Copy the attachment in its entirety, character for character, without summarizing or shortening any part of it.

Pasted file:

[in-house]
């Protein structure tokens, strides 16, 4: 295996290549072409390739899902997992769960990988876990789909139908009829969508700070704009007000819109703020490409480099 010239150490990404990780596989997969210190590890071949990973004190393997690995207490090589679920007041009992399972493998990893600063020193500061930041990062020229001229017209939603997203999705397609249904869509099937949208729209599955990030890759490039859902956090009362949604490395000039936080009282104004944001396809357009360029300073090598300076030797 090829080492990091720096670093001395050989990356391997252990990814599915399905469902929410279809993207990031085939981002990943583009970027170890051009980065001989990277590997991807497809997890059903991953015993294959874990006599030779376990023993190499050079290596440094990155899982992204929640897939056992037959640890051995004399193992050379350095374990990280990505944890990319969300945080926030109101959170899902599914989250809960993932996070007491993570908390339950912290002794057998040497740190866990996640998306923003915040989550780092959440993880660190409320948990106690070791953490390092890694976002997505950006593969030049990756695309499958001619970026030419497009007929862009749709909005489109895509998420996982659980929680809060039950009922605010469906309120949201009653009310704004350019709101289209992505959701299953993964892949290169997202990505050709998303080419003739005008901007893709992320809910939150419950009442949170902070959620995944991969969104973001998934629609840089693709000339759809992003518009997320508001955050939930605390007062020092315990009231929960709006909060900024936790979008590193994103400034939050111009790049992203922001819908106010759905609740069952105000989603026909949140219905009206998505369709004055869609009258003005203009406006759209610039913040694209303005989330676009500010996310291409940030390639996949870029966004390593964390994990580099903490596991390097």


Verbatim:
[in-house]
């Protein structure tokens, strides 16, 4: 295996290549072409390739899902997992769960990988876990789909139908009829969508700070704009007000819109703020490409480099 010239150490990404990780596989997969210190590890071949990973004190393997690995207490090589679920007041009992399972493998990893600063020193500061930041990062020229001229017209939603997203999705397609249904869509099937949208729209599955990030890759490039859902956090009362949604490395000039936080009282104004944001396809357009360029300073090598300076030797 090829080492990091720096670093001395050989990356391997252990990814599915399905469902929410279809993207990031085939981002990943583009970027170890051009980065001989990277590997991807497809997890059903991953015993294959874990006599030779376990023993190499050079290596440094990155899982992204929640897939056992037959640890051995004399193992050379350095374990990280990505944890990319969300945080926030109101959170899902599914989250809960993932996070007491993570908390339950912290002794057998040497740190866990996640998306923003915040989550780092959440993880660190409320948990106690070791953490390092890694976002997505950006593969030049990756695309499958001619970026030419497009007929862009749709909005489109895509998420996982659980929680809060039950009922605010469906309120949201009653009310704004350019709101289209992505959701299953993964892949290169997202990505050709998303080419003739005008901007893709992320809910939150419950009442949170902070959620995944991969969104973001998934629609840089693709000339759809992003518009997320508001955050939930605390007062020092315990009231929960709006909060900024936790979008590193994103400034939050111009790049992203922001819908106010759905609740069952105000989603026909949140219905009206998505369709004055869609009258003005203009406006759209610039913040694209303005989330676009500010996310291409940030390639996949870029966004390593964390994990580099903490596991390097």